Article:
The full-of-good-ideas CENTRAL STATION sparkles
The buzz for Lavie Tidhar’s forthcoming novel CENTRAL STATION continues with a new review and an interview.
Photo: Kevin Nixon. © Future Publishing 2013.
At the Spanish language DONDE ACABA EL
INFINITO, Alexander Paez García enjoys his first exposure to the interesting Lavie Tidhar.
With CENTRAL STATION Lavie Tidhar leaves out everything that hitherto had cultivated: novels noir reminiscent of Dashiell Hammet and that could be found in the ucronía. In this case we have a more texts like Ken Liu, more focused on the aspects that make us human story, but which in turn echoes of classics like Isaac Asimov in technological evolution and robotics are concerned.
It is the first novel I read Tidhar Lavie, and above all the above, I have been fascinated by the way of narrating the author. With brief pincelazas and small details, build a world alive and palpable. It is also evocative and gives a great pace to the plot. CENTRAL STATION is full of great ideas that sparkle on every page. It is not a book of action but that does not mean that there is tension and conflict in sufficient amounts to not being able to put aside the novel. Lavie Tidhar is the most interesting authors I’ve read in a long time.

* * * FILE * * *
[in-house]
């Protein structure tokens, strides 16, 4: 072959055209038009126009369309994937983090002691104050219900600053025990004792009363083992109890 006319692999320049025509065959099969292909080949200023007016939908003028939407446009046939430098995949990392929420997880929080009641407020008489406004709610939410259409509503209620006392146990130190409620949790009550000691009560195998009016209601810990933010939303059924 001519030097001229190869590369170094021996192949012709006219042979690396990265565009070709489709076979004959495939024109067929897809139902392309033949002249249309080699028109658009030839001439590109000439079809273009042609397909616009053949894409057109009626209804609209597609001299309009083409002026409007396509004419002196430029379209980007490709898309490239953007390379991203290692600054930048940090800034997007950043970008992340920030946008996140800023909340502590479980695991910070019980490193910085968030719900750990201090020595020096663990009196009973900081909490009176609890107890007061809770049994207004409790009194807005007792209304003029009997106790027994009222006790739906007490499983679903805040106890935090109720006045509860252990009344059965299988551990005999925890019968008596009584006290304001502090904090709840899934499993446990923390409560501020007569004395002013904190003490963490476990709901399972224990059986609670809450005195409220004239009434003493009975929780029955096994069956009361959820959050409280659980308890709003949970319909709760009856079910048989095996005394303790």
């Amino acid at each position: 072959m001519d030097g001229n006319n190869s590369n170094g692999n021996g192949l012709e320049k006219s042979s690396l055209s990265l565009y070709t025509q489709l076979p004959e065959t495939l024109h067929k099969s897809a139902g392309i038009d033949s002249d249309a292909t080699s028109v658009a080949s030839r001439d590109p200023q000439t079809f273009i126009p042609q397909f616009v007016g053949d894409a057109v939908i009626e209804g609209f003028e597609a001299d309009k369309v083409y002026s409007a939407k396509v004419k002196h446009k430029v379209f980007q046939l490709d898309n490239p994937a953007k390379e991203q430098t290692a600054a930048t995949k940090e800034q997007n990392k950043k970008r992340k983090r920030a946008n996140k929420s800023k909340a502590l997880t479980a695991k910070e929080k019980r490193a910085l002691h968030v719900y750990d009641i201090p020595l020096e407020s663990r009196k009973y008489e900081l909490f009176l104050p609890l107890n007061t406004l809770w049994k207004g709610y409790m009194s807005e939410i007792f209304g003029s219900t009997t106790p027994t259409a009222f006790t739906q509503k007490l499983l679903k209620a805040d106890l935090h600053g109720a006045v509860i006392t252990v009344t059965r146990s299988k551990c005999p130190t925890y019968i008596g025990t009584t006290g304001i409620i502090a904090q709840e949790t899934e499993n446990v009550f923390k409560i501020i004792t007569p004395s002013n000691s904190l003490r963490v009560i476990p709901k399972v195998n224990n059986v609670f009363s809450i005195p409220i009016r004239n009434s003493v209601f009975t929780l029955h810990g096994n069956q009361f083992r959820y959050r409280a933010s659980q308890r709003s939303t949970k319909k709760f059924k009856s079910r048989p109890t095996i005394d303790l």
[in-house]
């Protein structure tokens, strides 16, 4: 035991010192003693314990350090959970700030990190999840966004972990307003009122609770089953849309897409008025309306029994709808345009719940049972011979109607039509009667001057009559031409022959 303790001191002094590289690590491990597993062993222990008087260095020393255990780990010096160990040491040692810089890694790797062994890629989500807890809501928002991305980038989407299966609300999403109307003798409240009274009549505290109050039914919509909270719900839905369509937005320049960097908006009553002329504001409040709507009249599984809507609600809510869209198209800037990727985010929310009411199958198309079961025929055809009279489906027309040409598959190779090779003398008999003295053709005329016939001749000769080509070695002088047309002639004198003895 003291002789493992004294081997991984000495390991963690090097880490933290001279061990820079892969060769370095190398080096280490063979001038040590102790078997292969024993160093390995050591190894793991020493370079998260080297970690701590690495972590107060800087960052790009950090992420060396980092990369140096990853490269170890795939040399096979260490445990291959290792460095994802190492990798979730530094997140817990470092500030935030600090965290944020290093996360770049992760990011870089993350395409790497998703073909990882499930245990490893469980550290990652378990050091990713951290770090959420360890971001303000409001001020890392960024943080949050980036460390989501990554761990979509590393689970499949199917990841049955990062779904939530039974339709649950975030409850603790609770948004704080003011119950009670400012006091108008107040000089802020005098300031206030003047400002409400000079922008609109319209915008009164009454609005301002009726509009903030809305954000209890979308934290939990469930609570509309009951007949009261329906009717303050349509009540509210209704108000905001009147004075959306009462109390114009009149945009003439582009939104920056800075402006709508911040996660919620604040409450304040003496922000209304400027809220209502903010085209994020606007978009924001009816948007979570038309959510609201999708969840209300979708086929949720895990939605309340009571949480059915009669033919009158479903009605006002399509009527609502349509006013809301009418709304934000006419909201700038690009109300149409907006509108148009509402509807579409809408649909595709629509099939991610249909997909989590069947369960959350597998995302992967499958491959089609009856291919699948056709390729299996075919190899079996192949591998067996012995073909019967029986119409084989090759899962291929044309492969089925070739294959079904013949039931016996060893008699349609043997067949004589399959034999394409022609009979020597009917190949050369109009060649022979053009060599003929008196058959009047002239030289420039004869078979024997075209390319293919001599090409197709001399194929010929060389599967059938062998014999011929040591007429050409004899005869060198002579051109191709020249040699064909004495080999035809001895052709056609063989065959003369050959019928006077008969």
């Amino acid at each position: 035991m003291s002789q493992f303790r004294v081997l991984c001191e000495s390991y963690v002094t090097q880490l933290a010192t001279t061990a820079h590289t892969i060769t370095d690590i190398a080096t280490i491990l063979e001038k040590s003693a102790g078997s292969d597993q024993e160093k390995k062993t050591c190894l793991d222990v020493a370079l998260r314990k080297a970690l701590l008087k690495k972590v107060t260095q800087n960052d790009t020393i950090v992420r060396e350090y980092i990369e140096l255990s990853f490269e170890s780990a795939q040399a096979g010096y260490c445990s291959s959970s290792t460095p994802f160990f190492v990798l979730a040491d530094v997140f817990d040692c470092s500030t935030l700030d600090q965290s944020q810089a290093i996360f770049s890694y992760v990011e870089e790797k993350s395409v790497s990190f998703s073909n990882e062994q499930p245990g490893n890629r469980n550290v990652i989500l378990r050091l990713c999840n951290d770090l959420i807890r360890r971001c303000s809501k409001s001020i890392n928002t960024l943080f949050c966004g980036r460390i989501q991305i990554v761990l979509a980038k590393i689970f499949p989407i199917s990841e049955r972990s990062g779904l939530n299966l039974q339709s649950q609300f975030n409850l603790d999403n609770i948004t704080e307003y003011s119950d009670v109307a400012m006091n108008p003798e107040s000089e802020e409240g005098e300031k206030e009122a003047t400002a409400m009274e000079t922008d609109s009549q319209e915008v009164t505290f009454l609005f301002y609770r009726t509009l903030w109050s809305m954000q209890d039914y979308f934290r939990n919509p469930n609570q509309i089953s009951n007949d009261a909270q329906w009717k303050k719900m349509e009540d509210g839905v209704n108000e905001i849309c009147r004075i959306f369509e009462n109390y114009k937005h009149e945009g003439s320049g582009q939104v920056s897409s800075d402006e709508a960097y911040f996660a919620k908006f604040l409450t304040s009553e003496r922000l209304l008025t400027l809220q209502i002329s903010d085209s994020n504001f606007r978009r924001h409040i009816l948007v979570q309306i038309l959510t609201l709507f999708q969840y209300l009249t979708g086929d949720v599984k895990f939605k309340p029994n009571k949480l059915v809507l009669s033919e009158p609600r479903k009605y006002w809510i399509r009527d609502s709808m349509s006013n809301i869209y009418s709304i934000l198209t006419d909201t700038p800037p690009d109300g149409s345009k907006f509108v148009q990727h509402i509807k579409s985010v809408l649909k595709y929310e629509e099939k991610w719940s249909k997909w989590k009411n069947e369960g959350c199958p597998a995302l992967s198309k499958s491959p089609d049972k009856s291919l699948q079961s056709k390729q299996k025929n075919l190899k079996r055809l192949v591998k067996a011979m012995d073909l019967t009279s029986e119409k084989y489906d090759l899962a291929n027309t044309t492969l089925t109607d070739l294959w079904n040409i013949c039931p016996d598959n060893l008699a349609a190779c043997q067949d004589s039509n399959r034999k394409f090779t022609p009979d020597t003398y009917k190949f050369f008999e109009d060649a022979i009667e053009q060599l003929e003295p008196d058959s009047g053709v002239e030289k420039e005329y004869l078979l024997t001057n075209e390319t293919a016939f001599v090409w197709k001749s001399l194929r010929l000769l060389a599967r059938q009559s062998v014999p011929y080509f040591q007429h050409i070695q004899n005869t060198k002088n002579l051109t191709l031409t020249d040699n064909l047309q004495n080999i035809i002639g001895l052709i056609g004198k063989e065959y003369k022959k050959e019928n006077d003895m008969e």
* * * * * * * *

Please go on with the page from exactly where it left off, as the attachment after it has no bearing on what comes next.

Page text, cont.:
(Translation from Spanish, courtesy of Google)
Lavie Tidhar joined Jonathan Strahan on the COODE STREET PODCAST.
This week we are delighted to be joined by Lavie Tidhar, whose Jerwood Fiction Underwood Prize Award winning novel
MAN LIES DREAMING has just appeared in the U.S., and whose fix-up science fiction novel CENTRAL STATION is set to appear in May, with the reissue of the Bookman novels and nonfiction book ART AND WAR scheduled as well this year.
We discussed his sometimes controversial approach to alternate history, the question of borrowing tropes from pulp fiction in portraying serious events such as the Holocaust and terrorism, the importance of American SF writers like Cordwainer Smith, his own experiences growing up in a kibbutz and what he read there, and the never-ending question of genre literature vs “literary” fiction.
For more info about CENTRAL STATION, visit the Tachyon page.
Cover and poster by Sarah Anne Langton